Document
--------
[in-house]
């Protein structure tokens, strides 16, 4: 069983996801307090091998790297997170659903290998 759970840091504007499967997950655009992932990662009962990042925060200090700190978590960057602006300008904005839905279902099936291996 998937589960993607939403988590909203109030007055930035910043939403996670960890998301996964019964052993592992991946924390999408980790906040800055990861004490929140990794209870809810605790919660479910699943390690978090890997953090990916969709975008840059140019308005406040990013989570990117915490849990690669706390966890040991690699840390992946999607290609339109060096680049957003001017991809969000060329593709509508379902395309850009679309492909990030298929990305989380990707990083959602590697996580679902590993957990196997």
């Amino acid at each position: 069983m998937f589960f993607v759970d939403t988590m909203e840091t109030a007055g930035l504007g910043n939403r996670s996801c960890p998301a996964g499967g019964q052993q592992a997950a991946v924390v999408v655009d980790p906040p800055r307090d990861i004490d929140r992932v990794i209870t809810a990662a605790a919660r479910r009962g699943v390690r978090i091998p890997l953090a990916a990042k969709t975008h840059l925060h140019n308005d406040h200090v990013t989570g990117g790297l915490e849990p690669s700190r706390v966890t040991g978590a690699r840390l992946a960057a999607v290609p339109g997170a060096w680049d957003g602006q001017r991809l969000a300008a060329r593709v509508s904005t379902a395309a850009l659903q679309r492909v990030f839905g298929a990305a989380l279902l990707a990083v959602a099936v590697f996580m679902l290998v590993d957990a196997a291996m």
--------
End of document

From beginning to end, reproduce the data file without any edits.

[in-house]
């Protein structure tokens, strides 16, 4: 069983996801307090091998790297997170659903290998 759970840091504007499967997950655009992932990662009962990042925060200090700190978590960057602006300008904005839905279902099936291996 998937589960993607939403988590909203109030007055930035910043939403996670960890998301996964019964052993592992991946924390999408980790906040800055990861004490929140990794209870809810605790919660479910699943390690978090890997953090990916969709975008840059140019308005406040990013989570990117915490849990690669706390966890040991690699840390992946999607290609339109060096680049957003001017991809969000060329593709509508379902395309850009679309492909990030298929990305989380990707990083959602590697996580679902590993957990196997």
């Amino acid at each position: 069983m998937f589960f993607v759970d939403t988590m909203e840091t109030a007055g930035l504007g910043n939403r996670s996801c960890p998301a996964g499967g019964q052993q592992a997950a991946v924390v999408v655009d980790p906040p800055r307090d990861i004490d929140r992932v990794i209870t809810a990662a605790a919660r479910r009962g699943v390690r978090i091998p890997l953090a990916a990042k969709t975008h840059l925060h140019n308005d406040h200090v990013t989570g990117g790297l915490e849990p690669s700190r706390v966890t040991g978590a690699r840390l992946a960057a999607v290609p339109g997170a060096w680049d957003g602006q001017r991809l969000a300008a060329r593709v509508s904005t379902a395309a850009l659903q679309r492909v990030f839905g298929a990305a989380l279902l990707a990083v959602a099936v590697f996580m679902l290998v590993d957990a196997a291996m």